Design and optimization of a Mars sample return mission with nuclear thermal rockets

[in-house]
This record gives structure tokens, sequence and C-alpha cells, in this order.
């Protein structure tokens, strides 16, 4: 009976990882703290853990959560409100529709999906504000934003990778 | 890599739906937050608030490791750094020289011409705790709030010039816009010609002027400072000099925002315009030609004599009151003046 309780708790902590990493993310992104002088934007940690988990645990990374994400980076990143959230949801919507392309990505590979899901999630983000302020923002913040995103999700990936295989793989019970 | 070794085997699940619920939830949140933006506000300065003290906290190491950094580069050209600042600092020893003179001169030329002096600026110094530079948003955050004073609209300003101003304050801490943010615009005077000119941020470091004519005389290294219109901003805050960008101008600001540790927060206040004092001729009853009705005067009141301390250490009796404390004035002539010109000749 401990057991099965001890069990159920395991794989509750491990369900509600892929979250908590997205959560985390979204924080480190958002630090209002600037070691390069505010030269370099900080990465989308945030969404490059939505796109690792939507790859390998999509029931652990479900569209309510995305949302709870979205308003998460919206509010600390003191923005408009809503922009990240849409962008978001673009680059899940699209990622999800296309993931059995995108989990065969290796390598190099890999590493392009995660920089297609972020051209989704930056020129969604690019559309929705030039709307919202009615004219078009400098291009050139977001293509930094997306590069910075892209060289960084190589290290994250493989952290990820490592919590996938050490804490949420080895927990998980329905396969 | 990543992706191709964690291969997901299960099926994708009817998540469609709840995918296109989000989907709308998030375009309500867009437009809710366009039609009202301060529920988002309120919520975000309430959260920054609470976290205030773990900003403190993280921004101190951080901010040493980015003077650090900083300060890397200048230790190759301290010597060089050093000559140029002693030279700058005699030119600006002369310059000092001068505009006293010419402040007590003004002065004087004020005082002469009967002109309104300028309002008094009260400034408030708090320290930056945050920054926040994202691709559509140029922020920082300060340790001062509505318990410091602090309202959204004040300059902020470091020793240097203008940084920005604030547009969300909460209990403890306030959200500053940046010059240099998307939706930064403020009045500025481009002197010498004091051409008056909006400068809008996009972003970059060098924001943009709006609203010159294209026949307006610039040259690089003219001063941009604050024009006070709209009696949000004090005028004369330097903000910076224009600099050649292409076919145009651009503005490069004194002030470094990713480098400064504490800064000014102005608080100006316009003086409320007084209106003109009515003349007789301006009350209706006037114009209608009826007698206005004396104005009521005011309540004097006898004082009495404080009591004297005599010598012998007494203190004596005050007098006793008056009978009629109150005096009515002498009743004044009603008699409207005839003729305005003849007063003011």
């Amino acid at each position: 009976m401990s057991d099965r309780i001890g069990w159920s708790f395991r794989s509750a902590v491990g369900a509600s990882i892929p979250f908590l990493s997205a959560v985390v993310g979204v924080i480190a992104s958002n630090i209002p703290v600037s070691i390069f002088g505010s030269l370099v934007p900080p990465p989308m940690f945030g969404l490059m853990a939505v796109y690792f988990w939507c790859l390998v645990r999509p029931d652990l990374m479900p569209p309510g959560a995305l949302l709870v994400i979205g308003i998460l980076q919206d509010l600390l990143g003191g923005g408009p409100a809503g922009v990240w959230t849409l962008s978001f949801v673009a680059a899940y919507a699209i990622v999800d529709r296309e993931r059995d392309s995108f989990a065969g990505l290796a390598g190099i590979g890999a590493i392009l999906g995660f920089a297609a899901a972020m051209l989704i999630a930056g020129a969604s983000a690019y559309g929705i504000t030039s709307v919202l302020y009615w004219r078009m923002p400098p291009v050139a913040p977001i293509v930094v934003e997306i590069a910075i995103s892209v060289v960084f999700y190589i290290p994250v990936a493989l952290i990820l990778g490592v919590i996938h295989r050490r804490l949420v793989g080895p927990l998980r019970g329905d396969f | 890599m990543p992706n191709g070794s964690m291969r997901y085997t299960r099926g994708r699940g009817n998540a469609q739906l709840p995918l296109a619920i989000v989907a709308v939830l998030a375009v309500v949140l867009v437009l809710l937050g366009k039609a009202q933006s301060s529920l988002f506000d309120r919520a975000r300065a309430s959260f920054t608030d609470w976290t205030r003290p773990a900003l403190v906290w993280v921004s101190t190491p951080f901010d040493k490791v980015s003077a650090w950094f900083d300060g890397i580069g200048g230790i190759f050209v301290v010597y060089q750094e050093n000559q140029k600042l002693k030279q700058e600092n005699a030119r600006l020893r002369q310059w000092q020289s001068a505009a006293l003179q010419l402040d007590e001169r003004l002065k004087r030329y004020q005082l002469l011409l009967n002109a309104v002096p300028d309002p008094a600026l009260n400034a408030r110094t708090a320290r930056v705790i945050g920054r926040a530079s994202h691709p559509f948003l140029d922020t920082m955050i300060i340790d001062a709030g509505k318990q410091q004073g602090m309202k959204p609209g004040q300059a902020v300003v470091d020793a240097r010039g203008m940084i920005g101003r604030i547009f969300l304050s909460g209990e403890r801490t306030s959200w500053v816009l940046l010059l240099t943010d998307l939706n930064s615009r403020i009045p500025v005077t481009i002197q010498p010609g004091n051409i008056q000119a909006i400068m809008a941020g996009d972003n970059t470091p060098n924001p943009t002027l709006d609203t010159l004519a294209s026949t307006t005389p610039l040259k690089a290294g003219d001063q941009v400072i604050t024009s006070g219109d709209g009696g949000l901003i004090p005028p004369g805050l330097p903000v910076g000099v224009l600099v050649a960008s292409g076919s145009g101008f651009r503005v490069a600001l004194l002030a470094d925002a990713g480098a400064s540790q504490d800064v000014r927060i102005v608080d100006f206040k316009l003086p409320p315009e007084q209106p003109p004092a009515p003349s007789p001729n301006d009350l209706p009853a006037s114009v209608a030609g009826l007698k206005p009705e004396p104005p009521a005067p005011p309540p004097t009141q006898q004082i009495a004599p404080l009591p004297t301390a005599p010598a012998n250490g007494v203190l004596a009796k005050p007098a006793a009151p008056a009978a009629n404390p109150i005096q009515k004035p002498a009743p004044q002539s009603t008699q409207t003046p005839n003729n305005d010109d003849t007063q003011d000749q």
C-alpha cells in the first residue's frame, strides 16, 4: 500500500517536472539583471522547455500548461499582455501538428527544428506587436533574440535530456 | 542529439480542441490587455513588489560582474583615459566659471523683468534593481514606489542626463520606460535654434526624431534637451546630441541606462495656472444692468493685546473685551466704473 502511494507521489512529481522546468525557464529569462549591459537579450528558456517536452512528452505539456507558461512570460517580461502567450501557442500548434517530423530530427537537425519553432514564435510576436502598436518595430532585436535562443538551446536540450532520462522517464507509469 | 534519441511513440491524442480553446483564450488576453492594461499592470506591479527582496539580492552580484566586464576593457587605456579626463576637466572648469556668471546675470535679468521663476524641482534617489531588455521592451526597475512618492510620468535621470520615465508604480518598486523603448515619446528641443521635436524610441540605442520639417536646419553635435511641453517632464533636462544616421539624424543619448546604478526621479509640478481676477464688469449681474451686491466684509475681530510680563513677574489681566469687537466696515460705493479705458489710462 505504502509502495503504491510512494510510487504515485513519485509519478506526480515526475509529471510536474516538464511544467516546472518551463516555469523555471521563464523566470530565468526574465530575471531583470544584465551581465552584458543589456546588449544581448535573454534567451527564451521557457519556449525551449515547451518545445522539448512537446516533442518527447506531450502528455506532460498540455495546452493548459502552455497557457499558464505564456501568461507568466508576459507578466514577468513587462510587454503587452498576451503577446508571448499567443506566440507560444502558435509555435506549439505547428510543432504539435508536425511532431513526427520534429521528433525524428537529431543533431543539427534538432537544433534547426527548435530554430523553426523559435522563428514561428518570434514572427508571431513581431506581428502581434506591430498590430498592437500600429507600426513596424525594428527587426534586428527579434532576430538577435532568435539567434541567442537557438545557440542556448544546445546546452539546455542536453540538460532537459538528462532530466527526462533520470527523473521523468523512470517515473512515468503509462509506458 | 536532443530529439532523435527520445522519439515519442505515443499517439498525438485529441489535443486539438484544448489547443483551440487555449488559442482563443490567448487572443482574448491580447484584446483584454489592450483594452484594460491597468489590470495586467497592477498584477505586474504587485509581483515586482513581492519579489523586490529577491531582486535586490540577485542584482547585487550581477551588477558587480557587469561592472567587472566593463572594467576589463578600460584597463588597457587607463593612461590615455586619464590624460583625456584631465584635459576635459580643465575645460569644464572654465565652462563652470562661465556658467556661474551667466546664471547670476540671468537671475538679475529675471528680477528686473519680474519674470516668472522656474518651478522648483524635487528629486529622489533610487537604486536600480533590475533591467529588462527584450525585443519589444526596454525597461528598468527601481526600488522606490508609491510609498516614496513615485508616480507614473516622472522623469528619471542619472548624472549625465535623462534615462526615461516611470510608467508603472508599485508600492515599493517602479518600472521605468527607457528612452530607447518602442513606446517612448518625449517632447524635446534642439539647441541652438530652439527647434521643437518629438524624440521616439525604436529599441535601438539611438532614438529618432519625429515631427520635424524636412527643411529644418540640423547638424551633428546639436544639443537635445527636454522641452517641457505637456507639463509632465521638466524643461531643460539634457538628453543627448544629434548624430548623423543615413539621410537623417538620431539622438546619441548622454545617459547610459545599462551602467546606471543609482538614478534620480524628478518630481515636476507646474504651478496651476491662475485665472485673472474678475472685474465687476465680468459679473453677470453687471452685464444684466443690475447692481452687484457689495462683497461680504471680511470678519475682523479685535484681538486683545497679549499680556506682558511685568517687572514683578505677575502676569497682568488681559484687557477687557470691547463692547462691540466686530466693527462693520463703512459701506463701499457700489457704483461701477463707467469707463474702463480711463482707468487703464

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Nuclear thermal propulsion (NTP) is recognized as the only solution to human exploration of the near planets during the next several decades, but NTP currently receives little funding for development. In order to foster interest in the technology, a mission architecture is presented that develops and flight-proves NTP on NASA's planned 2018 Mars sample return mission with a relatively low cost of $100 million. In order to facilitate the planning of such round-trip Mars missions, a Differential Evolution (DE) trajectory optimization program is constructed. DE tuning parameters are systematically studied in order to characterize DE performance and find the best parameter configurations for constrained and unconstrained trajectories. A highly-tuned version of the algorithm is found to globally optimize Mars missions in less than three minutes for 30-year launch windows and less than two minutes for 3-year launch windows.
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